Now in the U.S. and Europe, Japanese knotweed is widely considered an invasive species or weed. It is listed by the World Conservation Union as one of the world’s 100 worst invasive species.
The invasive root system and strong growth can damage foundations, buildings, flood defences, roads, paving, retaining walls and architectural sites. It can also reduce the capacity of channels in flood defences to carry water.
It is a frequent colonizer of temperate riparian ecosystems, roadsides and waste places. It forms thick, dense colonies that completely crowd out any other herbaceous species and is now considered one of the worst invasive exotics in parts of the eastern United States. The success of the species has been partially attributed to its tolerance of a very wide range of soil types, pH and salinity. Its rhizomes can survive temperatures of ?35 °C (?31 °F) and can extend 7 metres (23 ft) horizontally and 3 metres (9.8 ft) deep, making removal by excavation extremely difficult. The plant is also resilient to cutting, vigorously re-sprouting from the roots. The most effective method of control is by herbicide application close to the flowering stage in late summer or autumn. In some cases it is possible to eradicate Japanese knotweed in one growing season using only herbicides. Trials in the Queen Charlotte Islands (Haida Gwaii) of British Columbia using sea water sprayed on the foliage have demonstrated promising results, which may prove to be a viable option for eradication where concerns over herbicide application are too great.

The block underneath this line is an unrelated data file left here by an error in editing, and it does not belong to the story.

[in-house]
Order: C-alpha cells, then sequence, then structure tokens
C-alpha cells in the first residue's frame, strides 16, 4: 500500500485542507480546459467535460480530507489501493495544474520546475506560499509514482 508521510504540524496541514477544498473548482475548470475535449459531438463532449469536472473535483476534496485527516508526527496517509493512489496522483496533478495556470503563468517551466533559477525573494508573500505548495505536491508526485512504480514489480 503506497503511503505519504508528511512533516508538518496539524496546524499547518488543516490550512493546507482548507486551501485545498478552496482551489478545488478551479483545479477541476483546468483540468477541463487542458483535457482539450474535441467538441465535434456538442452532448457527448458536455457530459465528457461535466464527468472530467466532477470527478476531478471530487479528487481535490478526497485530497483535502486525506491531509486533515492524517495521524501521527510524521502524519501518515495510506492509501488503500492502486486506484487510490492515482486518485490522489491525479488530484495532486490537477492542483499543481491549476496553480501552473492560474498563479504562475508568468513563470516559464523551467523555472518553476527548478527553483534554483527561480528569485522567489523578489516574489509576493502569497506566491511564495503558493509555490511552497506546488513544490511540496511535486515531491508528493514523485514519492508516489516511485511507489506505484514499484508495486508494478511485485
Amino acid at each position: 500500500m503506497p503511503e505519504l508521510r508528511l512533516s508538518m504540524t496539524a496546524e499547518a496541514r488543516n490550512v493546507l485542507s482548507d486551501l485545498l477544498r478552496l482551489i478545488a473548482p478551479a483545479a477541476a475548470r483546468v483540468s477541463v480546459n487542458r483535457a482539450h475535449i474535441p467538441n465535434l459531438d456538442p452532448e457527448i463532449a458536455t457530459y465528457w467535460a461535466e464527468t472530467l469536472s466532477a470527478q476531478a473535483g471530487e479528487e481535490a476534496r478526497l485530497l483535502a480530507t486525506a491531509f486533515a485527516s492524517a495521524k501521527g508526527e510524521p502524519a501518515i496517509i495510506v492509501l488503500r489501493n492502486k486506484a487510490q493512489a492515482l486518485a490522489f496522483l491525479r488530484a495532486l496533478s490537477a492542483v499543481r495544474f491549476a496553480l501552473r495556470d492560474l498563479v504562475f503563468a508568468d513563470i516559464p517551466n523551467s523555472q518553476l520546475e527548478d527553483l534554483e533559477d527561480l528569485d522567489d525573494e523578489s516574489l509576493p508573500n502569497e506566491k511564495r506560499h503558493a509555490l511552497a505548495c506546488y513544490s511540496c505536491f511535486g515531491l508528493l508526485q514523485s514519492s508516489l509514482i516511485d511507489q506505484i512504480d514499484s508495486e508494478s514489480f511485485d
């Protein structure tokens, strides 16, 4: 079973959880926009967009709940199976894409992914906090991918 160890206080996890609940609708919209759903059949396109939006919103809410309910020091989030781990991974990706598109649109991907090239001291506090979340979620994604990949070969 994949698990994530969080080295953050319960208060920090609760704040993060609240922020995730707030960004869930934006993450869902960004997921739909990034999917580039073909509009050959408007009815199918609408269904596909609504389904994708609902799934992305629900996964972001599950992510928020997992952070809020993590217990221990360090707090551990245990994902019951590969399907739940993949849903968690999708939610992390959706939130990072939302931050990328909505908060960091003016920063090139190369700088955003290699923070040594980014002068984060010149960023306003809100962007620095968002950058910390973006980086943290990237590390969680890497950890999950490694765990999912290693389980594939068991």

Two biological pest control agents that show promise in the control of the plant are the psyllid Aphalara itadori and a leaf spot fungus from genus Mycosphaerella.
A very easily grown plant, it succeeds in ordinary garden soil in sun or shade, though it prefers a moist soil in partial shade. Japanese knotweed is an extremely invasive plant capable of sending up new shoots at a considerable distance from the main clump and also of growing up through tarmac. The sub-species cuspidatum is the form that is most likely to cause problems. It is considered to be a pest in many areas, where it is forming large clumps in the wild and out-competing native species. If grown in the garden it should be planted within a strong barrier to contain its roots. The sub-species compacta is only about 70cm tall and is far less invasive, but should still not be grown in small gardens. A report on the Natural History Programme stated that Japanese knotweed is actually becoming a very valuable habitat for spiders, frogs, grass snakes and many other creatures. Its hollow stems allow a wide variety of insects and other small creatures to overwinter and find hiding places, thus a greater abundance of food is provided for insectivores such as frogs, who are themselves eaten by grass snakes. In areas of north Wales where Japanese knotweed has run rife, it is now the primary habitat for grass snakes. Plants seem to be immune to the predations of rabbits. Often cultivated as a dye and a medicinal plant. Very closely related to P. conspicuum. Dioecious, male and female plants must be grown if seed is required.